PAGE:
Opinion: Brands should not stay silent during the pandemic, but they should avoid the ‘hero trap’
This is no time to stay silent or inactive as a brand. According to a survey by the World Federation of Advertisers, 80 percent of multinationals are deferring campaigns but the same number are creating new content in response to the crisis. Not only do people want your help, but the marketing ecosystem needs you—and I need a moment of normality: a crisis KitKat! You might be struggling to find the right comforting words or the right action, as if a friend revealed the loss of a loved one. We must ask ourselves: What is the marketing equivalent during these challenging coronavirus times of “condolences,” giving a hand or sending flowers?
For over a decade, I’ve studied the different approaches to do-good messaging and their profitability, authenticity and impact. These are more relevant now than ever and I’ll share four common communication strategies: staying silent, saying something, doing something and enabling people.
Staying silent: The proverbial ostrich with its head in the sand
When not knowing what to say (or do), it can be easiest to stay silent. Like awkwardly silent. Brands, we know who you are and ignoring us might mean us ignoring you at the cash register. According to an Edelman Trust Barometer Special Coronavirus Report of 12,000 people across the world, 65 percent say how brands respond to the pandemic will have a “huge impact” on their likelihood to buy their products. This is massive.
Shouting from the rooftops
This is a crisis, a war against coronavirus, do we really need to listen to your brand’s emotional, violin-filled message of hope and optimism featuring beautiful product shots? Volvo Trucks felt it was important to tell us how their trucks are still on the road and celebrated drivers in the commercial, “On the Road for Everyone”, but it felt more like the trucks were starring.
If you really wanted to help (or celebrate) those hard-working drivers, they’d probably thank you more for a cup of coffee (that’s a free idea for you, Volvo). Dear brand, I know it might come as a surprise, but this is less about you and more about us (or for that sake, the truck drivers).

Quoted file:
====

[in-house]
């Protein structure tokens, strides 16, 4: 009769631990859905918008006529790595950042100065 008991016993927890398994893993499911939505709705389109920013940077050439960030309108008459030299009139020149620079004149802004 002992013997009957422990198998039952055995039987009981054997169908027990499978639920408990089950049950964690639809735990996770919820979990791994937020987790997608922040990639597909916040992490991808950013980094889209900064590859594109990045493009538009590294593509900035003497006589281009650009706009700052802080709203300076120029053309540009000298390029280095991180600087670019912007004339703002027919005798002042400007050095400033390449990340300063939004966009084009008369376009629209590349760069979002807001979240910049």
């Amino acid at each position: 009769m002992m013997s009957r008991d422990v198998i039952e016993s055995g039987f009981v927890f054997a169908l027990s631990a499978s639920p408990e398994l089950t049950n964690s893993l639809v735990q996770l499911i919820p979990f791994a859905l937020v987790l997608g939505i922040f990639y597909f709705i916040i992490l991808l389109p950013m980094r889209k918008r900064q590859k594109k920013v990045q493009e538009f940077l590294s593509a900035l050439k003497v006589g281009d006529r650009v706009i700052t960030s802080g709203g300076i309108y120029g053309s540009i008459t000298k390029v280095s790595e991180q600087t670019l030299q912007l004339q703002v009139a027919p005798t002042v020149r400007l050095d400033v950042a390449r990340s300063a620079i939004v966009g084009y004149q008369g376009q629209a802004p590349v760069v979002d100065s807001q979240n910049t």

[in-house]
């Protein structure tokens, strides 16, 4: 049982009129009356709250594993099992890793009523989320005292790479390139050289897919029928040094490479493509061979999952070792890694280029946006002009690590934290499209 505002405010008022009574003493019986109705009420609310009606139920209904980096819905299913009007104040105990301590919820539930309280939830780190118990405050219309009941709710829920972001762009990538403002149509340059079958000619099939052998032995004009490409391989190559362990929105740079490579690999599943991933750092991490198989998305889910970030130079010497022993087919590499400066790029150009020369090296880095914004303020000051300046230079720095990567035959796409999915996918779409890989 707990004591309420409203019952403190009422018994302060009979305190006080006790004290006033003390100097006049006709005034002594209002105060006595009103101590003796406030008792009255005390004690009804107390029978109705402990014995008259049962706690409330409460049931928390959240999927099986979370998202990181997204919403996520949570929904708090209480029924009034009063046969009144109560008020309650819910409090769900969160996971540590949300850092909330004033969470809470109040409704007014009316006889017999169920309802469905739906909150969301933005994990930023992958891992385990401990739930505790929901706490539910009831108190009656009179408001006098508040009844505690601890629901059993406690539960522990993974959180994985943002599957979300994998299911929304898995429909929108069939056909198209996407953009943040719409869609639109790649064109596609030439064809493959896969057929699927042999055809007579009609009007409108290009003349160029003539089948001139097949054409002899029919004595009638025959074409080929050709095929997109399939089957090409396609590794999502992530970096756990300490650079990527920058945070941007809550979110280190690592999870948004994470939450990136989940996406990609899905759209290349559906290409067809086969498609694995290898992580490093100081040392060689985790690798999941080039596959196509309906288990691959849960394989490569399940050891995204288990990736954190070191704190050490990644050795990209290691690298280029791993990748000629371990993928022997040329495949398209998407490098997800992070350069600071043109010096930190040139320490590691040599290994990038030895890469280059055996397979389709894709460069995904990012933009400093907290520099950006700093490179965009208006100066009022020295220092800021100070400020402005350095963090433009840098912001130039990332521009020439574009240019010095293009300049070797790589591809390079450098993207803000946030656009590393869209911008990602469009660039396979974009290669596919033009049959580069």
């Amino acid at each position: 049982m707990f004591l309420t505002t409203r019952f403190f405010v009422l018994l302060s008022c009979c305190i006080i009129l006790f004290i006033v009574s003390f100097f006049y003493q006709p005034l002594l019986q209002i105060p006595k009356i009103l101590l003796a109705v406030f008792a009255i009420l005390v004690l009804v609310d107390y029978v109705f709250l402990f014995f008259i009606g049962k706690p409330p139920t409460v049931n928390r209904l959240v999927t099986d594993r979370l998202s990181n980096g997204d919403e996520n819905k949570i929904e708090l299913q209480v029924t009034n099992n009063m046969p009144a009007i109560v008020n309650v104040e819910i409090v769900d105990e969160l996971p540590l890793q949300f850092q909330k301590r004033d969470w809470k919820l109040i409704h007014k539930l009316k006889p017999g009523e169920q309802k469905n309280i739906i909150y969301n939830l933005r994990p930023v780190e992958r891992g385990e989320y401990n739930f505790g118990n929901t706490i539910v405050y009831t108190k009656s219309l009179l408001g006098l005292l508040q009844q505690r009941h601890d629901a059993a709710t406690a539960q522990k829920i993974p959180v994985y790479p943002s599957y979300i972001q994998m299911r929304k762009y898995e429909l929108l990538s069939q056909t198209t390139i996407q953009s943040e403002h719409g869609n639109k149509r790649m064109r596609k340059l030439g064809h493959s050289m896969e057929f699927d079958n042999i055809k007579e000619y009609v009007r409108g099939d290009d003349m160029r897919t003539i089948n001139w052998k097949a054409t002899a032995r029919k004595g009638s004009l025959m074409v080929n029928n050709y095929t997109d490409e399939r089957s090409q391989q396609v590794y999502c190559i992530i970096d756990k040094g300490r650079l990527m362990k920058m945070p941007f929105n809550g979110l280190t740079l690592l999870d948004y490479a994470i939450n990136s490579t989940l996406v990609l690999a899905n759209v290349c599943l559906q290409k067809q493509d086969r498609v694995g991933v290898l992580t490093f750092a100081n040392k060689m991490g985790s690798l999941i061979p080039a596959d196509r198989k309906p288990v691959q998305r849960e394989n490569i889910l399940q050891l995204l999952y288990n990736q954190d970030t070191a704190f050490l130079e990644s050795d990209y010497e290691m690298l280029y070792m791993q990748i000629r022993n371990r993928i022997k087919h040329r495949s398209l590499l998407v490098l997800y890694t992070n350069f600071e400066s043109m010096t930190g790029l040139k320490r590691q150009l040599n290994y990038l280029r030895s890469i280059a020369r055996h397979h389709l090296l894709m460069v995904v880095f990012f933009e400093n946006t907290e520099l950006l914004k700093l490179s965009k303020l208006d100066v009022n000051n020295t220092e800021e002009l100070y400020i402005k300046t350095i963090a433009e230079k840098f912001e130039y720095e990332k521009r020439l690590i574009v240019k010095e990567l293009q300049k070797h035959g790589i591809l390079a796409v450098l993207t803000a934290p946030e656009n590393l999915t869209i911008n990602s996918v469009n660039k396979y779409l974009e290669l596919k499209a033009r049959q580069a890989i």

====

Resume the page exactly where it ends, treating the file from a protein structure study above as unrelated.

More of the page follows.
Doing what it takes, whatever it takes
Less bragging, more doing. Take Budweiser’s, “One Team”—another emotionally driven ad celebrating people working to fight coronavirus. But at least it has action behind it: Hosting American Red Cross drives at stadiums and arenas. You can judge the real impact versus the media and advertising spend. Other brands are letting their actions speak for themselves whether creating hand sanitizers, donating funds or helping with other vital initiatives. This is coming from big names like LMVH (behind brands like Louis Vuitton) making hand sanitizers, and small local gin makers converting their production to do the same. In entertainment, the French DJ Bob Sinclar plays a free live gig every afternoon. Look for what you’re best at doing, then do it for us.
Enabling others to become the heroes
Oh yes, in times of crisis there is a need for heroes—not just sweet words and piano music. Dear brand, beware of putting on that superhero cape, because you’ll most likely plummet like a can of soup. Instead, explore how you can turn people into the heroes.
Take Verizon’s “PayItForwardLIVE,” hosting big names in entertainment to support small businesses and local hospitals, encouraging all of us to do our part by buying a digital gift card to support a community store. “A Mask For All” offers DIY open-source 3D-printed masks with the message: A mask for the people by the people. Even during a crisis, we all want a sense of normality—or at the minimum some help with dealing with all that indoor time. People are hungry for self-development, infotainment, self-care and even a good laugh. Nature’s Bakery’s website featured fun, practical advice on how to keep your kids active with the tongue-in-cheek message: “What on Earth Should I do With My Kids?”
Be a friend during good—and bad times
I’ve laughed, been humbled and impressed by people’s creativity and courage during these times, from fun online memes to Italians singing together from their balconies. If your ad agency or marketing department has given up on creativity, then give people a stage, a microphone or a supporting pat on the shoulder. Don’t run into the hero trap, instead explore what meaningful roles your brand can play; aim to be useful, offer a moment of normality, or help people help themselves or others. That’s what friends are for; during good —and bad—times.